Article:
A big cloud on the horizon proves to be good news in computer industry
Global data-storage suppliers are looking at China's small and medium-sized enterprise (SME) market as demand surges on the back of a rise in cloud computing.
"The data quantity in medium-sized companies has seen an average increase of 59 percent annually. Demand could be huge in the next three to five years," said Adrian Chan, president of NetApp Greater China.
NetApp Inc announced new data-storage ideas in late 2011, targeting mid-sized companies - an emerging market that helped to generate one third of NetApp's global revenues during the fiscal year 2011.
Revenue contributed by medium-sized enterprise clients grew by about 24 percent from December 2010 to November 2011, according to a company statement.
About 70 percent of Chinese executives say swift growth in data was one of the major challenges in the information-storage sector, according to a survey released by the Massachusetts-headquartered research company International Data Corp (IDC) in late October 2011.
However, Chinese SMEs are finding ways to cut expenses amid growing concerns about the impact of global economic uncertainties, a move that may hinder storage suppliers' profit margins and aggravate competition.
As the global economic crisis worsened, the World Bank lowered China's gross domestic product expected growth to 8.4 percent for 2012.
"If the economic crisis blew up in China, SMEs will be the first to suffer losses," China Enterprise News reported on Jan 3, citing Fan Gang, director of the National Economics Research Institute at the China Reform Foundation. When the economic situation turns bad, one of the few options left for SMEs is cost saving.
The Bank of China also estimated in December that the country's GDP growth for 2012 is likely to hit 8.8 percent, lower than 2011's estimation of 9.3 percent.
"Clients chose NetApp because of its flexibility and efficiency," said Johnson Chiu, the company's Greater China channel and alliance director. NetApp claimed on Nov 30 that it has managed to save more than 4.6 exabytes of storage space for its customers, saving costs of up to $11 billion.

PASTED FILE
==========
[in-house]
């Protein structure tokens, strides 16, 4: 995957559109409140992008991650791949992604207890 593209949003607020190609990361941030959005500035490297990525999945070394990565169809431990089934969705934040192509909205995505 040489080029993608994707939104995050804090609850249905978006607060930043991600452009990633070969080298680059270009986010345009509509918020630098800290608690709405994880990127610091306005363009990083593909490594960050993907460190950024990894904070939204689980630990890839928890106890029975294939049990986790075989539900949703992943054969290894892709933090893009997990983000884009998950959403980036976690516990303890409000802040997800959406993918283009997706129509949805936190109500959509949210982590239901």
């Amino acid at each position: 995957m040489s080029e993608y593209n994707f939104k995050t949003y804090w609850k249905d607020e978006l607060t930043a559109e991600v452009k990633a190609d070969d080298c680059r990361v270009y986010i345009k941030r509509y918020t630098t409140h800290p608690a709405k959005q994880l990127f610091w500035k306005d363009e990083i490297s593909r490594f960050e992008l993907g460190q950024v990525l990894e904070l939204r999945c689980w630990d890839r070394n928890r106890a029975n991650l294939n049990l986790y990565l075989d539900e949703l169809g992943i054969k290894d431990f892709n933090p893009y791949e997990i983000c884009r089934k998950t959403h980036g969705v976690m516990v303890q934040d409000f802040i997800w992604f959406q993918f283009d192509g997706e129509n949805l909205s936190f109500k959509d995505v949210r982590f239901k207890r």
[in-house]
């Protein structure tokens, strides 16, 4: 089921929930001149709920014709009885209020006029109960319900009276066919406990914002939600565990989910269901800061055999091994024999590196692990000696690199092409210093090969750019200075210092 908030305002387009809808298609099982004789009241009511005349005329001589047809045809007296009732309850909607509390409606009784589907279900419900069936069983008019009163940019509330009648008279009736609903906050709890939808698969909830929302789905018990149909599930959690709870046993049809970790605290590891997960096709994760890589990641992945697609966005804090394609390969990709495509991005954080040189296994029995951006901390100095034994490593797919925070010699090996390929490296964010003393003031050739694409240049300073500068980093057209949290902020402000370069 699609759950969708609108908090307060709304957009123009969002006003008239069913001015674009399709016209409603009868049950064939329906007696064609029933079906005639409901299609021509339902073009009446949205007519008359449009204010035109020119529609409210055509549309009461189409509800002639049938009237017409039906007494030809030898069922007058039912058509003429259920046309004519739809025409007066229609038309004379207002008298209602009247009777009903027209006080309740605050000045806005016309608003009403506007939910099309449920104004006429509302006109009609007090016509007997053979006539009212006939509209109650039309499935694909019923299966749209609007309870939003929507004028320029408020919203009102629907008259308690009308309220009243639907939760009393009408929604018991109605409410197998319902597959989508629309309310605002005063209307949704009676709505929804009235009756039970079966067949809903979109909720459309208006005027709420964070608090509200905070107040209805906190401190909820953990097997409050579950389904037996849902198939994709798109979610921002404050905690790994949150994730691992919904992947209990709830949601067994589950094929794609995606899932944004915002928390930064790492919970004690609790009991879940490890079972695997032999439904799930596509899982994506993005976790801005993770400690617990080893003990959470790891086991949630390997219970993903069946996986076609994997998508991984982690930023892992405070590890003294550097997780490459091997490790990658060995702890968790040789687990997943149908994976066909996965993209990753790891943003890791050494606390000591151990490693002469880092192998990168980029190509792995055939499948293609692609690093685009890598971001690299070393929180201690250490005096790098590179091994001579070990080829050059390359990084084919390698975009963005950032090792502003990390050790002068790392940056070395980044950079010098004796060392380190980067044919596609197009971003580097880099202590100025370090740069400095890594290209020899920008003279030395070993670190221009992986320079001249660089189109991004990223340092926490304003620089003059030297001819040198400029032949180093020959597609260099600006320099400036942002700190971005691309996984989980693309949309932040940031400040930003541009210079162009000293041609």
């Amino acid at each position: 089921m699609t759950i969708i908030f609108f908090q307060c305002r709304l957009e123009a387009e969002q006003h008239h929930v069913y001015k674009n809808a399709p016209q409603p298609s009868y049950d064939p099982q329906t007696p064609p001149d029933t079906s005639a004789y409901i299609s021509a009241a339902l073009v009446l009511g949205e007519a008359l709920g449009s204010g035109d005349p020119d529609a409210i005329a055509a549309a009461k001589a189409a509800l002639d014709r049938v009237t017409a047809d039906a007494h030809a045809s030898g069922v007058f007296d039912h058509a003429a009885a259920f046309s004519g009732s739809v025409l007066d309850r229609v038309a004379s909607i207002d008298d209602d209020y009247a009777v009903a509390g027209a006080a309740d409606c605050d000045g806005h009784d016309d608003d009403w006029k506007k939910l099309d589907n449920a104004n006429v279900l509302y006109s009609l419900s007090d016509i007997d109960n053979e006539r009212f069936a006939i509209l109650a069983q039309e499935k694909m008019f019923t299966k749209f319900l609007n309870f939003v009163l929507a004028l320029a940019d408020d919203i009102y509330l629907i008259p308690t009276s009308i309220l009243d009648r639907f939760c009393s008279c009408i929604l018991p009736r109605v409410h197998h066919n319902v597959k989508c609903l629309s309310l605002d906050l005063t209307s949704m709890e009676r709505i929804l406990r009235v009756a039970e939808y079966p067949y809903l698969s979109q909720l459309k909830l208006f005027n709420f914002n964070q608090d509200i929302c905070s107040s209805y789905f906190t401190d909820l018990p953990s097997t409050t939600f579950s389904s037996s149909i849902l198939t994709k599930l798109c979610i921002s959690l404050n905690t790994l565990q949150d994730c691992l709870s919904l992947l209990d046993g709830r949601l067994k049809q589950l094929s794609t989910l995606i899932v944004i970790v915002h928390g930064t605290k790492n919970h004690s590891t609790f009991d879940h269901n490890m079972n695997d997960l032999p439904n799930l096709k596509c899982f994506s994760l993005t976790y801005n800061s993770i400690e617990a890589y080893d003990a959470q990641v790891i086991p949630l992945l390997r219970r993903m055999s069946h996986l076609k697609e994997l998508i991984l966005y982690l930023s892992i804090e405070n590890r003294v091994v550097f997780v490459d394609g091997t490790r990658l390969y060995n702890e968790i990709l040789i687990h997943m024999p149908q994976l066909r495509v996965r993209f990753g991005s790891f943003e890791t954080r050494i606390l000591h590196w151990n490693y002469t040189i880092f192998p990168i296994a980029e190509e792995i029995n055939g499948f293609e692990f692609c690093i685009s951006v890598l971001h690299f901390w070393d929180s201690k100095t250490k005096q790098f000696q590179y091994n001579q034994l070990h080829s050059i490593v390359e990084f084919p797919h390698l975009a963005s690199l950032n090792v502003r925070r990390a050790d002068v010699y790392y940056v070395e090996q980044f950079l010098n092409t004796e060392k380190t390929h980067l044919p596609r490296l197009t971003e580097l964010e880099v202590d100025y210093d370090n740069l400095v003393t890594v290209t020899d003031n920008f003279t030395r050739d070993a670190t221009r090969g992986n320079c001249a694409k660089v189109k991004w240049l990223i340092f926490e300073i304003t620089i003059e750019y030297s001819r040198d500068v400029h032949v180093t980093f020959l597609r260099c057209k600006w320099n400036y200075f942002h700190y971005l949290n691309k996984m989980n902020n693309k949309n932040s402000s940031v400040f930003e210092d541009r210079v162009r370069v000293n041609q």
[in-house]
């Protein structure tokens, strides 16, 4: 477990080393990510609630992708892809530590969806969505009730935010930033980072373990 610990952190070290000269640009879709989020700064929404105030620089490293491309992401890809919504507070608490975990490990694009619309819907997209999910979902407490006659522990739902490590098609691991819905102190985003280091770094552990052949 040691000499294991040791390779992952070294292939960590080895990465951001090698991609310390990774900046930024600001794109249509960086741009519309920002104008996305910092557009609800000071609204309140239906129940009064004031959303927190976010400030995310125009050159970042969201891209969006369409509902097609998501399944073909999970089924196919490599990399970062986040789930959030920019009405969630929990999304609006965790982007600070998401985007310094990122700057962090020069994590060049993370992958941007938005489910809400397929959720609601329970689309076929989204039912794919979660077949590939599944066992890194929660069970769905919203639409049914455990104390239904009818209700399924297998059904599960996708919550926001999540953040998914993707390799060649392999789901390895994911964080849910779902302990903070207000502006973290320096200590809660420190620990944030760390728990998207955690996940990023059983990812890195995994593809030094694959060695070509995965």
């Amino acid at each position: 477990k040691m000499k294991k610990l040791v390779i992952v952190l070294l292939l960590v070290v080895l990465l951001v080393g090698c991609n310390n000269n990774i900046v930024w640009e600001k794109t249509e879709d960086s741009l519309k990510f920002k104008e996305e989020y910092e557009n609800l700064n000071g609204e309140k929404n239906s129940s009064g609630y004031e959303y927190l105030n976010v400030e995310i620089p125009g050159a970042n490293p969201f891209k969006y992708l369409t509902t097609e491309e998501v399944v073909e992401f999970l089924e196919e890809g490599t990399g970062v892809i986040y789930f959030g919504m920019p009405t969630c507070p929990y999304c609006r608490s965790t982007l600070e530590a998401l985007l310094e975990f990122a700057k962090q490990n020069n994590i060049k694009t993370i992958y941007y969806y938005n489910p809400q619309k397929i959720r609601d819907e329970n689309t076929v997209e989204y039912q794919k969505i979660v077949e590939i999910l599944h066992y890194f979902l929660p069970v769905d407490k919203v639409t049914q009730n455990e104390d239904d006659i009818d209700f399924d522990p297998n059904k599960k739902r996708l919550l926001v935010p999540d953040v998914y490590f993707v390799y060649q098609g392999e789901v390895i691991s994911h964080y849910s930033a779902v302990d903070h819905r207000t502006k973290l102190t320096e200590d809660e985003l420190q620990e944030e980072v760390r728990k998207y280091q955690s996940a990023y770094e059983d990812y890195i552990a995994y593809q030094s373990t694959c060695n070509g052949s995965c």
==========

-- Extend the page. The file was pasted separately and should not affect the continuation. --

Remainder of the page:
An exabyte is a unit of information or computer storage equal to one quintillion bytes. A quintillion is 1,000 raised to the power of six. A UC Berkeley School of Information study estimated that by the end of 1999, the sum of human-produced information (including all audio, video recordings and text/books) was about 12 exabytes of data.
NetApp also plans to further promote its products in second-tier cities such as Xi'an, Ji'nan and Shenyang, according to Chan. "The company is experienced in the mid-sized enterprise market and, with the help of our partners, we have been able to build new products to service our customers in China," he added.
But NetApp is not in the market alone. EMC Corp, one of NetApp's most powerful competitors internationally, announced in August that it will create a new department at its China arm to specialize in mid-end market promotion.
"EMC will pay more attention to China's SME clients, paving the way for the company to become the No 1 supplier in the country's SME data-storage business," Mei Minling, director of EMC's Greater China market and channel strategy, told Chinese IT website chinabyte.com earlier last year.
Mei also pledged to double the pace of development in China's second- and third-tier cities, including establishing new subsidiaries and beefing up sales teams.
Meanwhile, other data-storage suppliers, such as Hitachi Data System Corp (HDS), also mulled ambitious plans in the market.
HDS, a subsidiary of the Japanese multinational conglomerate Hitachi Ltd, said it is interested in grabbing more market share among China's SMEs by utilizing the company's cloud-computing technology.
Last year, Hitachi helped Beijing Computing Center (BCC) to set up a cloud-based data storage pool in a bid to meet the growing sector. "Our Beijing Industrial Cloud Service Platform needed to have a robust storage infrastructure that could provide unsurpassed reliability, performance and scalability," said Wu Yilei, a researcher in the research and development department at BCC.
"HDS is keenly focused on simplifying and accelerating our customers' cloud environment while protecting their IT investments," said John Mansfield, senior vice-president in the company's global solutions strategy and development department.
"In today's fast evolving and economically challenging business world, IT organizations must spend less time configuring and managing individual devices or applications and dedicate more time developing, delivering and enhancing new services," said Richard Villars, vice-president of storage and IT executive strategies at IDC.
Data storage suppliers who can provide converged data center solutions will play a "critical role" in the data center transforming process, Villars added.